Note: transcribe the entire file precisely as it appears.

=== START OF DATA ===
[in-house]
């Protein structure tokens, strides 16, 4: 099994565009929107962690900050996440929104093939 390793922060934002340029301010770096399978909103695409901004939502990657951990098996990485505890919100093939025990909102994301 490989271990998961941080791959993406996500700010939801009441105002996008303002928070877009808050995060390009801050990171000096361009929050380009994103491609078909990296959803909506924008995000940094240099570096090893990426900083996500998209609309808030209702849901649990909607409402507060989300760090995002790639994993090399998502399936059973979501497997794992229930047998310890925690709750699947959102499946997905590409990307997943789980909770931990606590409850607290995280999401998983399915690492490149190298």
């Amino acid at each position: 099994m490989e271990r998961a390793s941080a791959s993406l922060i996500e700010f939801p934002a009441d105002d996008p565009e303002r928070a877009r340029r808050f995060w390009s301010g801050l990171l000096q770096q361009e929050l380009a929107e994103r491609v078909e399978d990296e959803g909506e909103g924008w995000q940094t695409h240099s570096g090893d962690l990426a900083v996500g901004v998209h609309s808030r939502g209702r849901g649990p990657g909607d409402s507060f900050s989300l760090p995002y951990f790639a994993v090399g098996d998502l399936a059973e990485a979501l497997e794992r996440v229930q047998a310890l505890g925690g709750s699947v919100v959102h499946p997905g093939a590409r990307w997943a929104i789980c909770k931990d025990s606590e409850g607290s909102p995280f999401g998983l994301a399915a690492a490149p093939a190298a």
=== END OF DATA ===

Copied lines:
[in-house]
């Protein structure tokens, strides 16, 4: 099994565009929107962690900050996440929104093939 390793922060934002340029301010770096399978909103695409901004939502990657951990098996990485505890919100093939025990909102994301 490989271990998961941080791959993406996500700010939801009441105002996008303002928070877009808050995060390009801050990171000096361009929050380009994103491609078909990296959803909506924008995000940094240099570096090893990426900083996500998209609309808030209702849901649990909607409402507060989300760090995002790639994993090399998502399936059973979501497997794992229930047998310890925690709750699947959102499946997905590409990307997943789980909770931990606590409850607290995280999401998983399915690492490149190298």
């Amino acid at each position: 099994m490989e271990r998961a390793s941080a791959s993406l922060i996500e700010f939801p934002a009441d105002d996008p565009e303002r928070a877009r340029r808050f995060w390009s301010g801050l990171l000096q770096q361009e929050l380009a929107e994103r491609v078909e399978d990296e959803g909506e909103g924008w995000q940094t695409h240099s570096g090893d962690l990426a900083v996500g901004v998209h609309s808030r939502g209702r849901g649990p990657g909607d409402s507060f900050s989300l760090p995002y951990f790639a994993v090399g098996d998502l399936a059973e990485a979501l497997e794992r996440v229930q047998a310890l505890g925690g709750s699947v919100v959102h499946p997905g093939a590409r990307w997943a929104i789980c909770k931990d025990s606590e409850g607290s909102p995280f999401g998983l994301a399915a690492a490149p093939a190298a």